By most accounts, Frankel has little to do with the pace of construction problems. The projects were planned well before her tenure, and as mayor, she has no control over contractors working for DOT. But critics have questioned why Frankel hasn't taken other measures, like removing downtown parking meters or putting up city money to work as incentives to the contractors to get work done early. Russell Engineering has often left the Dixie construction work unmanned as its staff tackled Broward County projects with bonuses available for finishing early. DOT offered no such bonus for the Dixie project. Russell officials, including company President George Russell Sr., did not return phone calls.
Community activist Kim Duffy, who worked for Frankel's predecessor as an executive assistant, says Frankel deserves the problems she's having with the construction. Frankel got elected by blaming the problems on former Mayor Joel Daves, and now Frankel is taking the blame, Duffy says: "The traffic situation is more unbearable than ever, and she deserves any grief she's getting for it."
For her part, Frankel says it's a problem she simply has to ride out. Even though her predecessor lost his job in part because the public perceived the construction problem as his fault, Frankel says that won't be her fate. Frankel joked recently: "My election is two years away, so I've got to tell you, if these roads are not fixed in two years, then I'm not sure I even want the job."
Frankel's problems are compounded by her grandiose City Hall gambit. When she took office, Frankel scrapped Daves' plans to build a new City Hall on the west side of downtown. Now, Frankel is pushing for a massive, four-story building to take up an entire city block at Clematis and Quadrille Boulevard. But with critics raising concerns about parking and the expense of the project, the plan has stalled. City Commissioner Kimberly Mitchell says it's indicative of Frankel's "misguided direction" for the city.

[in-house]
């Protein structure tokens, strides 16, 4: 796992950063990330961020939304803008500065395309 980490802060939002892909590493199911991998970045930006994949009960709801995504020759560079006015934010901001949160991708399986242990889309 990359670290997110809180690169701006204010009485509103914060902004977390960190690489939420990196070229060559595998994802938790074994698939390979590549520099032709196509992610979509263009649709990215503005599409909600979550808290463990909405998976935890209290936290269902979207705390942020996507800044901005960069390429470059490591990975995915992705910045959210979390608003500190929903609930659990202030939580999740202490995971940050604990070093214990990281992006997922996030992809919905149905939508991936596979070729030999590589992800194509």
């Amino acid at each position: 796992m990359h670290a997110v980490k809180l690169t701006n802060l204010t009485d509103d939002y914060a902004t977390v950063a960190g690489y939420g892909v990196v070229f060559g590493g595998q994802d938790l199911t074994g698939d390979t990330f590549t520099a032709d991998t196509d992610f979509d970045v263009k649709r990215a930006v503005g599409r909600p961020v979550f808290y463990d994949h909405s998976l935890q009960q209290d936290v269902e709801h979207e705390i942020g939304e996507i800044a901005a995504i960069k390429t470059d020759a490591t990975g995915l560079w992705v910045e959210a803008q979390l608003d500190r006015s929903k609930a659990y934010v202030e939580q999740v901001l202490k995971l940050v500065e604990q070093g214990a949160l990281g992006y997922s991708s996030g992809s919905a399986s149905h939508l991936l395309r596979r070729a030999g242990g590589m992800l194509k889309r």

"When she ran for office, she criticized Daves for having expensive plans for City Hall," Mitchell says. "Now her plans will probably cost the city $100 million." (Frankel has yet to speculate about the total cost of the project.)
Similarly, Frankel's campaign pledge to work with county leaders to have a hotel built near the new Palm Beach County Convention Center on Okeechobee Boulevard remains little more than a 2-year-old promise. Critics blame Frankel for the holdup, because she's been feuding with the County Commission and Ocean Properties, the developer, about Frankel's preference for another developer. Ocean Properties Vice President Tom McMurrian, when asked if he thought Frankel would continue to hold up the 400-room hotel plans, would say only: "We had hoped it would be further through the process than we are right now."
While the fight over the hotel seems to be calming down, the bad blood between Frankel and county leaders has continued. In April, Frankel refused to allow the county to run a pipe across a city-owned canal to supply utilities to the Scripps Research Institute project. Frankel's decision could delay work on Scripps, a project with a price tag approaching $1 billion. Frankel says she's holding up approval on the water pipe until the county agrees to continue letting the city sell water to county residents, a move the county says amounts to blackmail. County Commissioner Addie Greene, who backed Frankel's mayoral election campaign, says the move fits the mayor's style. "When I want something done, I have to smile and be all nice," Greene says. "When Lois wants something done, she goes for the jugular."
While supporters say her style allows her to get her way, a long list of former employees claim Frankel's bullying ways are too much.
Take Bruce Jagers, who had worked at City Hall only two weeks when he experienced the wrath of Mayor Frankel. After a long career as a TV producer, Jagers took a job in August to run the city's Channel 18, which broadcasts public meetings. It was a tough time to join city government. North-end residents were protesting about crime, top city employees were quitting regularly, and few of the public meetings Jagers was airing showed Frankel in a good light.
During a meeting of department heads, Frankel met Jagers in the hallway outside to chew him out for missing a public hearing, the first one in a while in which residents weren't complaining about Frankel. Because of his absence, the meeting wasn't televised. Jagers tried to explain that the employee who was responsible for giving him the meeting schedule had been fired. He says Frankel ignored the excuse and gave him a stern warning: "You missed a meeting. That will never happen again."